One by one, Minnesota Twins players have started streaming back into town to be greeted by their new, socially-distanced reality.

The Twins conducted COVID-19 testing Sunday, and those tests were sent off to the Utah-based lab that Major League Baseball is working with. Another round of testing was to be administered on Tuesday, May 30. In total, 131 people — players, coaches and other staff members — will be tested this week, president of baseball operations Derek Falvey said. And then tested again repeatedly throughout the season.

Players will test positive around the country. Some Twins already have. It’s navigating that new normal that will be the challenge for MLB teams as they attempt to play through a global pandemic.

“The unknown is really what keeps everybody up at night one way or another regardless of what the specific discussion is,” manager Rocco Baldelli said during a Zoom call Monday.

The Twins will begin navigating that unknown this week. July 1 is the report date. The first team practice, Baldelli said, will take place on either Friday or Saturday, depending on when the first round of testing is completed and everyone has settled into place. At that point, Baldelli will address his team, likely using many phrases relating to health and safety that weren’t part of the daily lexicon in February when he gave his first speech addressing the 2020 group.

Newsletter signup for email alerts

The Twins will stagger workouts at Target Field and a separate group will work out at CHS Field in St. Paul. The team has been outfitting Target Field for this reality. More areas outside have been created for players to utilize. Congregating in the clubhouse will be discouraged.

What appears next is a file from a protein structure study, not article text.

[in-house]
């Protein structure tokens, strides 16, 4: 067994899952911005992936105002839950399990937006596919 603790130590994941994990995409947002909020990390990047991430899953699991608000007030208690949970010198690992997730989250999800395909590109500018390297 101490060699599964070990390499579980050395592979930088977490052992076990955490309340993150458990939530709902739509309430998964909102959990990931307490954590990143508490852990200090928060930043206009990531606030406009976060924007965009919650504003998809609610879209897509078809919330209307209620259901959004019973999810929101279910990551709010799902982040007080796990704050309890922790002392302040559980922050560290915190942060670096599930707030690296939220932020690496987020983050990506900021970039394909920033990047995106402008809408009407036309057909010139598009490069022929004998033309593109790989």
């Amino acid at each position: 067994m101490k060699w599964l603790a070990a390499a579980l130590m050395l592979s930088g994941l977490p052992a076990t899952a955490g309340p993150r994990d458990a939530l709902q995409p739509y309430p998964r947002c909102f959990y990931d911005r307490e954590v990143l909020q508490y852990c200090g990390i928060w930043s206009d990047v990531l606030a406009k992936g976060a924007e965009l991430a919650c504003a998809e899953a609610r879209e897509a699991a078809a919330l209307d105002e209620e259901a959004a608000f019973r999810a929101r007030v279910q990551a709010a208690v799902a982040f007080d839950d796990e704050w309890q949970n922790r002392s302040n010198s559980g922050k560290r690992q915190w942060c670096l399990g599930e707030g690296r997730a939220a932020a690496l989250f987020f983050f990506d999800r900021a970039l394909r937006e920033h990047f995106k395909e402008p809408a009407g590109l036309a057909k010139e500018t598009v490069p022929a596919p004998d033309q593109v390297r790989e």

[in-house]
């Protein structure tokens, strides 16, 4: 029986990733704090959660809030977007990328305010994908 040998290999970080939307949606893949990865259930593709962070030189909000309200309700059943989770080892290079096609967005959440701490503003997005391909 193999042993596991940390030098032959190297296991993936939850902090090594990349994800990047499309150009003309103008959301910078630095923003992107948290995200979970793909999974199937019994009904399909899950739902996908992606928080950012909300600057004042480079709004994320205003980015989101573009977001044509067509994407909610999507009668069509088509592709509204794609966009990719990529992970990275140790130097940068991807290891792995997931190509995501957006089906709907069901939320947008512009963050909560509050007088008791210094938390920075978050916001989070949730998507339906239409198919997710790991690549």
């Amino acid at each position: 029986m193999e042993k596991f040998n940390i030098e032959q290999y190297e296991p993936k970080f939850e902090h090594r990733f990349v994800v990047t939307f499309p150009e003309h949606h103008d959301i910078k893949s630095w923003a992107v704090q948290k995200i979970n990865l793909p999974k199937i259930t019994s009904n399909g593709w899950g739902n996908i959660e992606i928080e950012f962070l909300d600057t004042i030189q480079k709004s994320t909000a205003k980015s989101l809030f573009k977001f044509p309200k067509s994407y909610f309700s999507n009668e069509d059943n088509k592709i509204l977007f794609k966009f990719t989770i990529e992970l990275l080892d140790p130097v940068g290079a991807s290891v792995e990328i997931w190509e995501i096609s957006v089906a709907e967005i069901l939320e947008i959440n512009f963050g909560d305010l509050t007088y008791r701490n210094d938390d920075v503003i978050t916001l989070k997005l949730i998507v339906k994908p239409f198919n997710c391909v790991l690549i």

The league’s document of health and safety protocols is more than 100 pages long. How well players will be able to follow it is another challenge — and another unknown.

“We are going to challenge our players to look at the guy next to them and do everything they can do to protect that person,” Baldelli said. “That’s going to include everything we do away from the ballpark. And it’s not forever but it’s a significant amount of time we are going to have to do this.”

How well players and other staff members involved are able to do it will dictate whether the league’s comeback attempt is successful. The league has not specified what would need to happen to necessitate a shutdown once the season begins. One player testing positive is expected. But two, three, four on the same team? Or 10? Those questions have yet to be answered.

“I would expect, having read those protocols as many times as I can, there’s not that clear-cut answer as to what leads to a shutdown, but certainly the league would be heavily involved in what happened on that given day,” Falvey said.

The goal, of course, is to avoid that. But at this point, despite confidence from players and officials, that’s unknowable. Ready or not, the league’s foray into that unknown begins this week.

“I think the players are excited to finally be playing baseball, while also understanding there is a lot of unknown out there,” Baldelli said. “They don’t know what they’re going to see. They may see some things coming back that they don’t like. Hopefully they feel comfortable about the situation as a whole. … It’s going to look very different, but I think our guys are excited to be back.”